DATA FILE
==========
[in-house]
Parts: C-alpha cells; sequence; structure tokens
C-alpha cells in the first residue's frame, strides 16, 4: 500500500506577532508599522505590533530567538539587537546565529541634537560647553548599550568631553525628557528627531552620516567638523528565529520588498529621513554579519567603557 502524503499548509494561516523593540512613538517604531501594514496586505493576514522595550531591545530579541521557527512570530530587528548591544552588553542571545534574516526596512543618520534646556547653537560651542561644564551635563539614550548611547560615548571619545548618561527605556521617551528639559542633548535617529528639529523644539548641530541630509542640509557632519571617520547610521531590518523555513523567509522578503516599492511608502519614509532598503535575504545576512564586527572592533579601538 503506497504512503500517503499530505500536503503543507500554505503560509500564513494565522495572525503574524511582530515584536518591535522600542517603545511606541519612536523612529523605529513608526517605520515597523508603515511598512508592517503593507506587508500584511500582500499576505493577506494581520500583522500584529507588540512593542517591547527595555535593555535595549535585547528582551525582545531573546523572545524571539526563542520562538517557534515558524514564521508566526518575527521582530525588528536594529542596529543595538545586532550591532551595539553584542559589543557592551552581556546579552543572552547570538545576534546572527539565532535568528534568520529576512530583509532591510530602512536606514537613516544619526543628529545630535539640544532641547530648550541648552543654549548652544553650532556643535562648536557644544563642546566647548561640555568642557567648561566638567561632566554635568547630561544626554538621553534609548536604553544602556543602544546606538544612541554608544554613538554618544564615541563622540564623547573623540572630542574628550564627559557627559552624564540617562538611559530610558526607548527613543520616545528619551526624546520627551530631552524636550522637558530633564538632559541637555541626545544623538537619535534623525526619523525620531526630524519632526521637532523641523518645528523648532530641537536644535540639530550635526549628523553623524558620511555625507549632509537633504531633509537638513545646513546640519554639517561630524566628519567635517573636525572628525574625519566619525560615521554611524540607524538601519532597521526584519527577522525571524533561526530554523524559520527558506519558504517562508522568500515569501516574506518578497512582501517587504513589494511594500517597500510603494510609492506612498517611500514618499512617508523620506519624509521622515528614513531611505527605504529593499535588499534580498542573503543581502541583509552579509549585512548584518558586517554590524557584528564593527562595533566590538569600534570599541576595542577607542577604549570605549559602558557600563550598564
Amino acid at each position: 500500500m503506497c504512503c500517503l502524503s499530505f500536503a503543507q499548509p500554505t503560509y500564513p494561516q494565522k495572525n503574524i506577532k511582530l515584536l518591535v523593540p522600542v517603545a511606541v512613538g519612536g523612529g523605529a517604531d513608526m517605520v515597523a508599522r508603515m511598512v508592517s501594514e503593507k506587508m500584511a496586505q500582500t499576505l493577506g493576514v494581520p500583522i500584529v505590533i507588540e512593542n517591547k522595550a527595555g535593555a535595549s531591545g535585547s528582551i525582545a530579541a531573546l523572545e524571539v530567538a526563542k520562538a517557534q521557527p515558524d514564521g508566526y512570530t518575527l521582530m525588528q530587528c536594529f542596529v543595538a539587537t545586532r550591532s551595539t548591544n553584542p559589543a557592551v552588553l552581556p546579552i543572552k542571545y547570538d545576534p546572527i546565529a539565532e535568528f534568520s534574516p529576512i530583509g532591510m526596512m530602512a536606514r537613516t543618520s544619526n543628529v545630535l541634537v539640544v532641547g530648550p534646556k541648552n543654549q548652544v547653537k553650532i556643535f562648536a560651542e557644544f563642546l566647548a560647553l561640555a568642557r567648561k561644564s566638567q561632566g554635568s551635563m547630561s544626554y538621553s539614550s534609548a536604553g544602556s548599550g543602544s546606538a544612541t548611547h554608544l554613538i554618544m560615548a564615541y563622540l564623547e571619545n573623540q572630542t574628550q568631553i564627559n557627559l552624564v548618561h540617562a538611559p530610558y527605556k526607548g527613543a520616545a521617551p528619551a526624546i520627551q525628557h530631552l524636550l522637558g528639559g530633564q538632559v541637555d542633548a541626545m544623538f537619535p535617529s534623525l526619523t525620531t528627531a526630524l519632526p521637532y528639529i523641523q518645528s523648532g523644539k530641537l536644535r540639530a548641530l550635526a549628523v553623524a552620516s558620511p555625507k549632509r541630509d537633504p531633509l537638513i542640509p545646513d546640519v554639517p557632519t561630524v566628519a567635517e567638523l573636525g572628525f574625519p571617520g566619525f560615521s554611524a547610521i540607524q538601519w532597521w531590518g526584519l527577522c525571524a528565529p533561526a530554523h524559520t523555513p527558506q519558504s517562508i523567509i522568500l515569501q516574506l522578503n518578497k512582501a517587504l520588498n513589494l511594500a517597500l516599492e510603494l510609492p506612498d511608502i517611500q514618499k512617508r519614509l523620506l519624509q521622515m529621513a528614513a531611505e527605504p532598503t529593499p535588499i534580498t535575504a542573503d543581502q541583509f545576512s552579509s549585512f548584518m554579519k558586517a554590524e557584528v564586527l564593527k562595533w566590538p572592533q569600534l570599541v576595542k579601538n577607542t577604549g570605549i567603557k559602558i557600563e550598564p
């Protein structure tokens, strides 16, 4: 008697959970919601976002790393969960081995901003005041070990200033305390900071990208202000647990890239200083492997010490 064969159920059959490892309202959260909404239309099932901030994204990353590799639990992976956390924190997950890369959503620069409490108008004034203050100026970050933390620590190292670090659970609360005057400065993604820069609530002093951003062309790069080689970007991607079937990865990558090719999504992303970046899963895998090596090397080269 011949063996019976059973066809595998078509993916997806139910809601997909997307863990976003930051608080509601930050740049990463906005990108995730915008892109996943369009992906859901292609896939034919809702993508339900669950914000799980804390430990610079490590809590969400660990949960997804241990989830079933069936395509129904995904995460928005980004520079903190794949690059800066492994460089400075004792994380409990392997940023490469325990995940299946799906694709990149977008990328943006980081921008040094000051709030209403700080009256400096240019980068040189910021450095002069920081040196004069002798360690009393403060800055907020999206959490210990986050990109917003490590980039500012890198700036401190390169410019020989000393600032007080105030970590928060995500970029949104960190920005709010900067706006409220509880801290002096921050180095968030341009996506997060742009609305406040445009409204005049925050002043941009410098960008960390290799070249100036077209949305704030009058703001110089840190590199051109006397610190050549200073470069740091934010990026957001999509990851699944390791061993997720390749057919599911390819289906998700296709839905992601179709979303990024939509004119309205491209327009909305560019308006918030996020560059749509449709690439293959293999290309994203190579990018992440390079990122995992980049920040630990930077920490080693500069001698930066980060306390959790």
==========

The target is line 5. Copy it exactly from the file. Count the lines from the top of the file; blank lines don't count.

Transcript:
């Protein structure tokens, strides 16, 4: 008697959970919601976002790393969960081995901003005041070990200033305390900071990208202000647990890239200083492997010490 064969159920059959490892309202959260909404239309099932901030994204990353590799639990992976956390924190997950890369959503620069409490108008004034203050100026970050933390620590190292670090659970609360005057400065993604820069609530002093951003062309790069080689970007991607079937990865990558090719999504992303970046899963895998090596090397080269 011949063996019976059973066809595998078509993916997806139910809601997909997307863990976003930051608080509601930050740049990463906005990108995730915008892109996943369009992906859901292609896939034919809702993508339900669950914000799980804390430990610079490590809590969400660990949960997804241990989830079933069936395509129904995904995460928005980004520079903190794949690059800066492994460089400075004792994380409990392997940023490469325990995940299946799906694709990149977008990328943006980081921008040094000051709030209403700080009256400096240019980068040189910021450095002069920081040196004069002798360690009393403060800055907020999206959490210990986050990109917003490590980039500012890198700036401190390169410019020989000393600032007080105030970590928060995500970029949104960190920005709010900067706006409220509880801290002096921050180095968030341009996506997060742009609305406040445009409204005049925050002043941009410098960008960390290799070249100036077209949305704030009058703001110089840190590199051109006397610190050549200073470069740091934010990026957001999509990851699944390791061993997720390749057919599911390819289906998700296709839905992601179709979303990024939509004119309205491209327009909305560019308006918030996020560059749509449709690439293959293999290309994203190579990018992440390079990122995992980049920040630990930077920490080693500069001698930066980060306390959790």